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Micayla Lubka / Senior Staff Photographer

United States Ambassador to the United Nations Samantha Power encouraged graduates to continue what she described as the fight for true equality at Barnard’s Commencement at Madison Square Garden on Sunday afternoon.

United States Ambassador to the United Nations Samantha Power encouraged graduates to continue what she described as the fight for true equality at Barnard's Commencement at Madison Square Garden on Sunday afternoon.

Power said that the struggles of transgender people need to be included in discussions of equality, especially at women's colleges.

"Women know what it feels like to have to fight to be part of institutions whose doors should never have been closed to them," Power said. "We must all work towards the goal of ensuring equal rights for all people: lesbian, gay, bisexual, and transgender."

Power's statements on gender equality come during the final stages of discussions about Barnard's transgender admissions policy, which will be voted on this June by Barnard's board of trustees.

"You often hear people say that past generations struggled so that you would not have to, but I say past generations struggled so you would be free to fight on behalf of someone else," Power said.

Before Power's speech, outgoing Student Government Association President Julia Qian mentioned in her address the need for Barnard to admit transgender students.

Power also used her personal experiences of dealing with self-doubt and the fear of making mistakes, issues that she said more commonly affect women, to connect with graduates.

Instead of focusing on ways to remove doubts and self-awareness, Power said that it is more important to not let those fears quiet women when they should be speaking up.

"Women should not have to worry that if we stumble, it will be more noticed than when men do the same," Power said.

Power described a time when she was a senior adviser for then Senator Barack Obama in 2008 and was too afraid to tell anyone she was pregnant with her first child.

"I had never gone through this [pregnancy] before, and I'm worried that if I advertise my blissful state, it will affect how seriously I will be taken by the campaign and potentially even shut me out of a job that can make an impact," Power said.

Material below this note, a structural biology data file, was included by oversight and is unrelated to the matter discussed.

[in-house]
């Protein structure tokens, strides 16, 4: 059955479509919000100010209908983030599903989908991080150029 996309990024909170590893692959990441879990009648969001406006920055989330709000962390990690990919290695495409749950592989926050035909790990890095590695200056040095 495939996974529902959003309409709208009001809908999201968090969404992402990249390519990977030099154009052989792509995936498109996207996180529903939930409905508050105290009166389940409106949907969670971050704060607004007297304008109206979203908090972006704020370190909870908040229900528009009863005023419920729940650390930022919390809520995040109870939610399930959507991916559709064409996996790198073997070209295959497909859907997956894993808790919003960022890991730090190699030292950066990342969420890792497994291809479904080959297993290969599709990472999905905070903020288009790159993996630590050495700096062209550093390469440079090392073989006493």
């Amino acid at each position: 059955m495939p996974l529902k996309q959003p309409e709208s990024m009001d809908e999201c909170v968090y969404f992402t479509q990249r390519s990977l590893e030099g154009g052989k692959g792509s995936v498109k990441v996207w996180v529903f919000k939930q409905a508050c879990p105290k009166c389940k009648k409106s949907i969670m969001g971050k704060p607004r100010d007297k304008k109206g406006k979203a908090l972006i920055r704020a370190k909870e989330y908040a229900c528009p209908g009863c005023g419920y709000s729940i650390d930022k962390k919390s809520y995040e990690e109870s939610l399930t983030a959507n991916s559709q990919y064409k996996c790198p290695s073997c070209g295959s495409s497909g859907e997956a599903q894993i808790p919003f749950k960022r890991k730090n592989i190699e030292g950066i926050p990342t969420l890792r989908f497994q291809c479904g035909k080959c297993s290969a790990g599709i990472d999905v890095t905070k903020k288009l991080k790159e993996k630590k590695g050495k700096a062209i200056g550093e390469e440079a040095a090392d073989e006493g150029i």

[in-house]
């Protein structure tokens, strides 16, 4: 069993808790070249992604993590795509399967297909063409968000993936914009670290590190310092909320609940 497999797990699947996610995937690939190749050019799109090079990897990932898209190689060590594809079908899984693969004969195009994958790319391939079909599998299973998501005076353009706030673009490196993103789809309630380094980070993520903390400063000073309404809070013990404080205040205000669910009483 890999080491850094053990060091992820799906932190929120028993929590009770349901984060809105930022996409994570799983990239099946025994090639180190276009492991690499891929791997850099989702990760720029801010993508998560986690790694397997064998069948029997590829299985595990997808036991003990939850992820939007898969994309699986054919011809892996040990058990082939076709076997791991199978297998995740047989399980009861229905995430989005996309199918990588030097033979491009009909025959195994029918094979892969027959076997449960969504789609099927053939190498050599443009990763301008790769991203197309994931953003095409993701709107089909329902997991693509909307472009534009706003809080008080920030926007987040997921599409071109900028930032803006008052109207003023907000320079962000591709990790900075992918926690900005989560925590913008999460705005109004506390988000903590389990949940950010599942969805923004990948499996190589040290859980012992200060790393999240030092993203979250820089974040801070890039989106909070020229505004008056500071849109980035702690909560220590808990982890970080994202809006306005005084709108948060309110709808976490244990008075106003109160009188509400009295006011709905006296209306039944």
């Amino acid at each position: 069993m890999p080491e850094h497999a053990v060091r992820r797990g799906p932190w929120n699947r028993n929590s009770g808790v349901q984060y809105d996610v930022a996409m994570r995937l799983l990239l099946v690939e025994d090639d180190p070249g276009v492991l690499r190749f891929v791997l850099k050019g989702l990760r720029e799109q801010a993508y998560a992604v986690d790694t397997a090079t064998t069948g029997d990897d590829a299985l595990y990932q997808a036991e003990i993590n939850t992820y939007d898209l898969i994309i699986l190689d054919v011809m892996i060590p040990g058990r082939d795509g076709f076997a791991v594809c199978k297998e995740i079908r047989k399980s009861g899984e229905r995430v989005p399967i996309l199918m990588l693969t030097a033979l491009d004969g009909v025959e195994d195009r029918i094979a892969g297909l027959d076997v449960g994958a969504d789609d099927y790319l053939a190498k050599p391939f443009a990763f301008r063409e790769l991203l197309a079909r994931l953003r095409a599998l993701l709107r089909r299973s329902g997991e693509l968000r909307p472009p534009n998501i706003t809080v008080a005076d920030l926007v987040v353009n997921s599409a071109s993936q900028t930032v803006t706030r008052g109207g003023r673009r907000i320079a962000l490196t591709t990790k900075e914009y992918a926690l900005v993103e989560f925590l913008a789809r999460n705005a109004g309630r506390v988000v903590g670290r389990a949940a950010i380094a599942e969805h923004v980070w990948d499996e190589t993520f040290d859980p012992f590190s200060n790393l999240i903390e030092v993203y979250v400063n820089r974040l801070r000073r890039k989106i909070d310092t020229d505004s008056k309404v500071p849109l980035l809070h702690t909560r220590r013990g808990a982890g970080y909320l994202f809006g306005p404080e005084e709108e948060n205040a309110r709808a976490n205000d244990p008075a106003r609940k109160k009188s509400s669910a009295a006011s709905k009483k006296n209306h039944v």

She also spoke of her struggles juggling a demanding job and raising a family, citing a time when she had to address the Syrian chemical weapons attacks while nursing her one-year-old daughter, move her family to New York, and find schools for her two children.

"Women are opening up about how overwhelmed they feel trying to 'have it all,'" she said. "When asked by friends whether or not I subscribed to 'lean in,' I would instead describe my philosophy then as 'hang on.'"

Power said, however, that her experiences pale in comparison to those of single, low-income mothers trying to raise a family.

The idea of making the invisible struggles visible, as Power described it, was not just limited to experiences of working mothers in Power's speech.

Power also discussed issues of sexual violence on college campuses, referencing Emma Sulkowicz's "Carry That Weight" mattress project.

"We have too often seen colleges and universities falling short of adequately investigating and disciplining perpetrators and of protecting victims," Power said. "And yet, even as we are aware of the seriousness of this problem, it takes a woman picking up a mattress and carrying it around her campus to make people really see it."

Several students marked their graduation caps with strips of red tape as a show of solidarity and protest against the University's handling of sexual assault cases on campus.

Power concluded her speech by stating that true equality would only be achieved if people are shown that change was possible, citing the changing and improving opportunities for Afghan women because they had the courage to fight back as an example.

"What we look like to the world matters because we know empirically that people's belief systems and biases can be shifted dramatically by what they see," Power said. "Nothing can stop you. What will you make people see?"

Barnard President Debora Spar addressed an aspect of Power's final question to graduates when she said to graduates that important changes didn't have to only result from grand gestures.

"There is a grace as well in thinking on a more humble scale and of remembering Horton [of Dr. Seuss' 'Horton Hears a Who'], the elephant who saved a world by listening to a whisper," Spar said. "Not even Samantha Power was Samantha Power on the day she graduated. It takes time, it takes luck, and usually a fair number of wrong turns along the way."

After the ceremony, students said they were inspired by the speeches and the recipients of Barnard's Medals of Distinction, which were awarded to Power, Diana Nyad, Nadia Lopez, and Simi Linton.

"I'm glad she touched upon a lot of tough topics that have been topics of conversation on campus this year," Arielle Napoli, BC '15, said of Power's speech.

"They [the speakers] just made me want to listen and absorb more one last time before I step out finally," Dania Sandfia, BC '15, said. "I'm going to miss being around so many great women 24/7."

Photos by Micayla Lubka

jclara.chan@columbiaspectator.com | @jclarachan

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